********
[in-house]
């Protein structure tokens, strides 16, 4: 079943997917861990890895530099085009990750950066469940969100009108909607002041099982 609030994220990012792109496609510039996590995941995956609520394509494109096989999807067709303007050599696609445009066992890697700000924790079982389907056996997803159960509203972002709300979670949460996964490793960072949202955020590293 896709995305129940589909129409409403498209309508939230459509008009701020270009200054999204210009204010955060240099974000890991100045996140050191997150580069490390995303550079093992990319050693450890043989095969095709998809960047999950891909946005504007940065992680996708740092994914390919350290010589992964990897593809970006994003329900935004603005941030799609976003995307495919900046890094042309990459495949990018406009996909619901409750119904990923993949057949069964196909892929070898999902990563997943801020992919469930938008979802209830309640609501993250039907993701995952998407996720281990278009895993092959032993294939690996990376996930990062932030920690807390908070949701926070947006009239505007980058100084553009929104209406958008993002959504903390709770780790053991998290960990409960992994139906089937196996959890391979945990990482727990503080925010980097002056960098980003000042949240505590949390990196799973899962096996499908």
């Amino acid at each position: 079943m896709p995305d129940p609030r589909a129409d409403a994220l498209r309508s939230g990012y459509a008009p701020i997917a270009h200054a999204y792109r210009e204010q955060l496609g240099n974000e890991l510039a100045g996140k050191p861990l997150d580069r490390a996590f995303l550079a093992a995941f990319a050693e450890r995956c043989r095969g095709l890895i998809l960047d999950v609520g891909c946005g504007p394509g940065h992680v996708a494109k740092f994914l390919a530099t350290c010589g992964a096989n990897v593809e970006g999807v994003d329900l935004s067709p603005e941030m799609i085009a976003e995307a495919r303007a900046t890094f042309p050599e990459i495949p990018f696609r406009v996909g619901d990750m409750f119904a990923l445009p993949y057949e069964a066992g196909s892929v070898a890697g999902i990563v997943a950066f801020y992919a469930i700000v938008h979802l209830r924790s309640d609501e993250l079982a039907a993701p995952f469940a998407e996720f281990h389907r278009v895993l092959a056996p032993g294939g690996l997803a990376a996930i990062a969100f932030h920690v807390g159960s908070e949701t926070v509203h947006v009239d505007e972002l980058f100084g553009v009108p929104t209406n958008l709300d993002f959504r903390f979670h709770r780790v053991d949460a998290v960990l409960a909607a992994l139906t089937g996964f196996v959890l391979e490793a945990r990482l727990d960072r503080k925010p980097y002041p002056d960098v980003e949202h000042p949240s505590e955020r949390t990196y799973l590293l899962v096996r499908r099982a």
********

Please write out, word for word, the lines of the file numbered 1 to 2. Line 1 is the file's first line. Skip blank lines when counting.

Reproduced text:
[in-house]
């Protein structure tokens, strides 16, 4: 079943997917861990890895530099085009990750950066469940969100009108909607002041099982 609030994220990012792109496609510039996590995941995956609520394509494109096989999807067709303007050599696609445009066992890697700000924790079982389907056996997803159960509203972002709300979670949460996964490793960072949202955020590293 896709995305129940589909129409409403498209309508939230459509008009701020270009200054999204210009204010955060240099974000890991100045996140050191997150580069490390995303550079093992990319050693450890043989095969095709998809960047999950891909946005504007940065992680996708740092994914390919350290010589992964990897593809970006994003329900935004603005941030799609976003995307495919900046890094042309990459495949990018406009996909619901409750119904990923993949057949069964196909892929070898999902990563997943801020992919469930938008979802209830309640609501993250039907993701995952998407996720281990278009895993092959032993294939690996990376996930990062932030920690807390908070949701926070947006009239505007980058100084553009929104209406958008993002959504903390709770780790053991998290960990409960992994139906089937196996959890391979945990990482727990503080925010980097002056960098980003000042949240505590949390990196799973899962096996499908």